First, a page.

Products from Galaxy Nutritional Foods, Orlando, Fla., are being tested in Subway and Pizza Hut locations, and the company has been working with Sbarro for about five years, according to Angelo Morini, Galaxy's founder and CEO. The company's veggie mozzarella is in distribution in all of Sbarro's 1,000 outlets, but Galaxy's reach is not limited to cheese.
Testing in Orlando, Fla., Subways, Galaxy's Ultra Smoothie is made with Tropicana juice and is available in strawberry banana or tropical orange flavors. Among the fastest-growing drink products, smoothies are an easy way to incorporate vegetable proteins into a product. Morini believes the product will “be one of the major delivery systems for plant proteins in the United States.”
Chris New, Galaxy's COO, says, “One of the keys to expanding a program with a Subway, a Pizza Hut or a Sbarro is making sure, operationally, the product works well within their system. Pizza Hut has very unique ovens in that they cook hotter. Our product has been going through tests in Ft. Wayne, Ind., in terms of stretchability, cooking, blistering, and mores.
“One challenge we have had is a clear understanding at the operator level on through to the consumer as to how they order the product and what do they get it on. A separate section of the menu called Pizza Hut Light Bites will show consumers that they can buy a Light Bite pizza made with veggie mozzarella, and they can choose from one of four pizzas. So it will automatically come on a pizza the consumer chooses. There is also the option to order veggie mozzarella on any pizza. Light Bites, Pizza Hut's own brand, allows Pizza Hut to market that section of the menu through all of their points-of-sale, and merchandising and feature advertising as news.”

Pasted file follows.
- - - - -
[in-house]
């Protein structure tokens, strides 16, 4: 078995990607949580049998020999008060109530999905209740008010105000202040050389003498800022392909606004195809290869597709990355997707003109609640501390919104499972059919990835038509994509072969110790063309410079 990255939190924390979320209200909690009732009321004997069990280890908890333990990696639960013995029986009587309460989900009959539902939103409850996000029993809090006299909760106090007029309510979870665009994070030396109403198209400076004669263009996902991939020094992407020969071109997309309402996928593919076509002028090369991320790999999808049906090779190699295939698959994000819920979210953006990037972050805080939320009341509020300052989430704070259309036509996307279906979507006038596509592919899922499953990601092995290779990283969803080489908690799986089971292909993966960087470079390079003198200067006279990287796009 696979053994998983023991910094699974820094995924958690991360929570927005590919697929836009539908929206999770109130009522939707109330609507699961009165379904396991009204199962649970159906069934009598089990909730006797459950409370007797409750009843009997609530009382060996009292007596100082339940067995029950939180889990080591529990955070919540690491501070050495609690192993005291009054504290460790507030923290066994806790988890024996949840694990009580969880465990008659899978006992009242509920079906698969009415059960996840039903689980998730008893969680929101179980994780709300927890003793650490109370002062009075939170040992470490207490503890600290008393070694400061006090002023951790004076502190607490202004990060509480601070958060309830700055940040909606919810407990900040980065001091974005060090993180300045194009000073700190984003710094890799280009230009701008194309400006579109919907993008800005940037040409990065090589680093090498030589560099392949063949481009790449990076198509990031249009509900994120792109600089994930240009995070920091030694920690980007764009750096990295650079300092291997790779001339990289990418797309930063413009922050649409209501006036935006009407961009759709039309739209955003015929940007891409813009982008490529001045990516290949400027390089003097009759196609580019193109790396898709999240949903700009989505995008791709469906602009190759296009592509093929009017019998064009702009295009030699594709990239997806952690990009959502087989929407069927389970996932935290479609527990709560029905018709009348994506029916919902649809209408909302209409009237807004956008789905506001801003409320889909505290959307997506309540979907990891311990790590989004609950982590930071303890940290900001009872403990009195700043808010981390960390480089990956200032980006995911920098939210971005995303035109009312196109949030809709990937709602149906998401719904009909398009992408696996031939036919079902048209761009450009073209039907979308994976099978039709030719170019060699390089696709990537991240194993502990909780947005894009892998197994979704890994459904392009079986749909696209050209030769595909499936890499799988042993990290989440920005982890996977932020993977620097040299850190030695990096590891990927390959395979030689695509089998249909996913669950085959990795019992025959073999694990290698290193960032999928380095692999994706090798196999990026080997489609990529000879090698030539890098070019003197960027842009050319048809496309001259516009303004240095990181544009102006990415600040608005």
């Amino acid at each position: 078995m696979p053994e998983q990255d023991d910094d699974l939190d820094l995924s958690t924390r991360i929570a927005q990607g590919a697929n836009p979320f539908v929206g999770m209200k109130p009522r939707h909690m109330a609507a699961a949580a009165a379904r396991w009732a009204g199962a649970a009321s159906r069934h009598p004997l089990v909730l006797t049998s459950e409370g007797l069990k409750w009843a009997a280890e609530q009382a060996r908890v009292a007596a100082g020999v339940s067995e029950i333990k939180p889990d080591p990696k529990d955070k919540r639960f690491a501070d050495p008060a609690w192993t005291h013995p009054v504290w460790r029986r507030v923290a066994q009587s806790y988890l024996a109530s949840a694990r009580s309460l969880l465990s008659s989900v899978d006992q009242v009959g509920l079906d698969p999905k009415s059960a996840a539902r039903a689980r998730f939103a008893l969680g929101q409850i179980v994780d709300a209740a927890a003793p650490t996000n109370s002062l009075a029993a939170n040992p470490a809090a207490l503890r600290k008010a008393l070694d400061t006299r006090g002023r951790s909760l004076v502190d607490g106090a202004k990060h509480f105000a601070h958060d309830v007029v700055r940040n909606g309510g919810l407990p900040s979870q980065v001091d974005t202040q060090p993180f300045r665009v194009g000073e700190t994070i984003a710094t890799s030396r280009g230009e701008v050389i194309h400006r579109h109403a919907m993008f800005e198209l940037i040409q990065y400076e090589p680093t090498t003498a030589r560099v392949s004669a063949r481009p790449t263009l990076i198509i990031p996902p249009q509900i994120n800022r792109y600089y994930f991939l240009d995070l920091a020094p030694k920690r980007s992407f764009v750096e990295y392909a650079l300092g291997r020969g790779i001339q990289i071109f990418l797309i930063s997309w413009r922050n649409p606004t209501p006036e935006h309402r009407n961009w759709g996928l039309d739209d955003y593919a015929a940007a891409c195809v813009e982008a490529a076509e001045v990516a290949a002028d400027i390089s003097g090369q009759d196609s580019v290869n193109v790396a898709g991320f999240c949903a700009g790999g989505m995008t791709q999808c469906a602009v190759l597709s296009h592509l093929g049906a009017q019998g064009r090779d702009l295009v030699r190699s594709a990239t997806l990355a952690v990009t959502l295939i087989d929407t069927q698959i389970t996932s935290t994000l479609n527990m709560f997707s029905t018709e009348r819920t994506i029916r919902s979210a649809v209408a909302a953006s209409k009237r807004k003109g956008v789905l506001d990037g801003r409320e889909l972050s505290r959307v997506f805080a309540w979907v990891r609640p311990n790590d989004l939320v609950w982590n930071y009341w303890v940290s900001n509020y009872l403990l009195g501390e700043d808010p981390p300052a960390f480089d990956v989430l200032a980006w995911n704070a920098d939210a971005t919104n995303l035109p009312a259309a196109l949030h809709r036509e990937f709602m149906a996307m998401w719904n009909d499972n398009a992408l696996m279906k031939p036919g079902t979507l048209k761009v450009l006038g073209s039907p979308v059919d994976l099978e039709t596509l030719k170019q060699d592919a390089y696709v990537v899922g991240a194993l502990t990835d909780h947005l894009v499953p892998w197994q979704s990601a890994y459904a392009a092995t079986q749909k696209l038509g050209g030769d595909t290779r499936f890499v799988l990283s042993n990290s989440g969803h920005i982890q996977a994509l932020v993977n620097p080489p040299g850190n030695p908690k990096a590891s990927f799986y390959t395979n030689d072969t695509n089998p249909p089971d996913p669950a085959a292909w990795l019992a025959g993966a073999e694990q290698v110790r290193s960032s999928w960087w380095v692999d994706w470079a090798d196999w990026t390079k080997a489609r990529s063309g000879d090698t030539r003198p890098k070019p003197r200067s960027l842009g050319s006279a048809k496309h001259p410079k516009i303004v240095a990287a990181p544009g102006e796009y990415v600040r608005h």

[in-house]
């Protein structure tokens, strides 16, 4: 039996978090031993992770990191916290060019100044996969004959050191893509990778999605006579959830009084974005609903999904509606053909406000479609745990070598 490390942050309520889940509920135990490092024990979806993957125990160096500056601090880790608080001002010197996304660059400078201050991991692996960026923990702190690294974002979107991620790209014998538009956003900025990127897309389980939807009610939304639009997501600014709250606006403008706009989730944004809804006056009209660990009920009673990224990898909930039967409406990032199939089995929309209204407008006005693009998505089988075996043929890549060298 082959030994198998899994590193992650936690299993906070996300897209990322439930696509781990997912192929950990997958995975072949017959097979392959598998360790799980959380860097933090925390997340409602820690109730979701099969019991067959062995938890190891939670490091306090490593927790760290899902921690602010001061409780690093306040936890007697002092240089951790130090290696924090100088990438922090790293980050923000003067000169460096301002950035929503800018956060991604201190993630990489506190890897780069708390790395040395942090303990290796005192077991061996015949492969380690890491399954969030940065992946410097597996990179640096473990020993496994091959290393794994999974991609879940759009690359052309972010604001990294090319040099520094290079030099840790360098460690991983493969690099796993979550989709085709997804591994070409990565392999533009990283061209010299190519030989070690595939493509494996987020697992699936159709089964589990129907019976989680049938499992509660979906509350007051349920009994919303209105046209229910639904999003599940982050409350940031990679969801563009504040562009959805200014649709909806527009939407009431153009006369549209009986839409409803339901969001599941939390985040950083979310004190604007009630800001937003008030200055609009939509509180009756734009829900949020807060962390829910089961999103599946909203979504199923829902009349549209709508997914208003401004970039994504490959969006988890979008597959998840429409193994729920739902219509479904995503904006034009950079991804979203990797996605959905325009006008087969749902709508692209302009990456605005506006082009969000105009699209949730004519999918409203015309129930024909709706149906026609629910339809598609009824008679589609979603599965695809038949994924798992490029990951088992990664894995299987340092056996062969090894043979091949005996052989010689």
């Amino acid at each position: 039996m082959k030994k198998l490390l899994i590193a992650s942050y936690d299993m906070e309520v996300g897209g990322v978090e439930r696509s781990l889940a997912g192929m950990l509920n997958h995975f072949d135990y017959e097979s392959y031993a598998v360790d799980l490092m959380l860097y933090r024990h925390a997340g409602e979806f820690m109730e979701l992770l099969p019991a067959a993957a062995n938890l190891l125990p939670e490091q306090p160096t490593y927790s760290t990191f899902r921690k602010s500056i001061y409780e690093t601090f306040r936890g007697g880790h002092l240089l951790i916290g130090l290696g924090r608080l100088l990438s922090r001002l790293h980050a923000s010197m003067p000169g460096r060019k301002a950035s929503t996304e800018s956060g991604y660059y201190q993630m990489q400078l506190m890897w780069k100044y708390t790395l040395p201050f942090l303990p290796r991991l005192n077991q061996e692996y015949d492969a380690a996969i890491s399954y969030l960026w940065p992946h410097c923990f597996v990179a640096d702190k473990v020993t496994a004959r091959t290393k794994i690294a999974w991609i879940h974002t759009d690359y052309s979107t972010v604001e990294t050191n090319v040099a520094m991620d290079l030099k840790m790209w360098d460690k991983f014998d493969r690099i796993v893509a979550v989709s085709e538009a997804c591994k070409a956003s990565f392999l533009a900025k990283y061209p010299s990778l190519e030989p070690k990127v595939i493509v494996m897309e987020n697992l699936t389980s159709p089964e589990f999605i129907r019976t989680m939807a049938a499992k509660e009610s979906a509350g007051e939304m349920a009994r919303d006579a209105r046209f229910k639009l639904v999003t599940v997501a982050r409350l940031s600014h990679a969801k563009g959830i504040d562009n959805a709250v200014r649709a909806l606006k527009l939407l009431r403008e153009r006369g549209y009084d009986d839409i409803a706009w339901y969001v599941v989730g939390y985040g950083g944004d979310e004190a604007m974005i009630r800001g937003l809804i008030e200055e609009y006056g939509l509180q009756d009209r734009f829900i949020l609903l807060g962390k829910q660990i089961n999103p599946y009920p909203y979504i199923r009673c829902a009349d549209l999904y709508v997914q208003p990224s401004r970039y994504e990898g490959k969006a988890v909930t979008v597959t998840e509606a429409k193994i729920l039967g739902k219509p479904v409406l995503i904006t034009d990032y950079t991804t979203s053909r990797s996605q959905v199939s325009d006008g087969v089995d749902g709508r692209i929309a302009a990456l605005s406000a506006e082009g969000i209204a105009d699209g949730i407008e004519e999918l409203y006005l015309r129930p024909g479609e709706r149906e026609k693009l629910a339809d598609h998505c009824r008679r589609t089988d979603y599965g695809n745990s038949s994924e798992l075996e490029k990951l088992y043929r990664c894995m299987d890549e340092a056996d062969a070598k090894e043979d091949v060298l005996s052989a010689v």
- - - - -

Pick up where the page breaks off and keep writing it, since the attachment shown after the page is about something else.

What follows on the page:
Morini believes fast food companies must move to a more healthful product. The core Pizza Hut consumer, for instance, can only eat so much and is getting older. “The technology is there,” says Morini. “Some major companies have developed wonderful proteins to work with. The flavor systems are there. Flavor companies understand how to break down the peptide chains. They understand how lipid combinations between the peptides and all these different things factor into making flavors that are palatable.
“It's high time the fast food people look at themselves in the mirror and see what's happening to America, but they can be part of the solution.”
—William A. Roberts, Jr., Associate Editor, Prepared Foods
Angelo Morini will be speaking at Prepared Foods' New Product Conference in October 2002.
Sidebar: Great Expectations“Hispano-American” cuisine will emerge as a foodservice and retail mega-trend.
Mango usage will continue to climb, surpassing avocado.
Restaurant branded prepared foods will become the fastest-growing foodservice segment.
—Tom Miner, vice president of marketing, Lettuce Consulting Group, email@example.com
College students will continue to become more sophisticated about ethnic cuisines.
Vegetarian, vegan, healthy eating and observed dietary religious traditions will demand attention, but not drive volume.
Colleges and universities (C/U) will move away from traditional board plans to hybrids (meal exchange, debit cards, etc.) because of the demand for known brands and variety.
Overall, brands will continue to increase as a part of the college foodservice landscape.
National chains, because of the relative lack of growth in their core business, will focus on their opportunities in non-traditional sectors like C/U.
—Ryan Malone, college and university specialist, and Jay Berglind, vice president — national accounts, Kronos Foods Products, RMalone@kronosproducts.com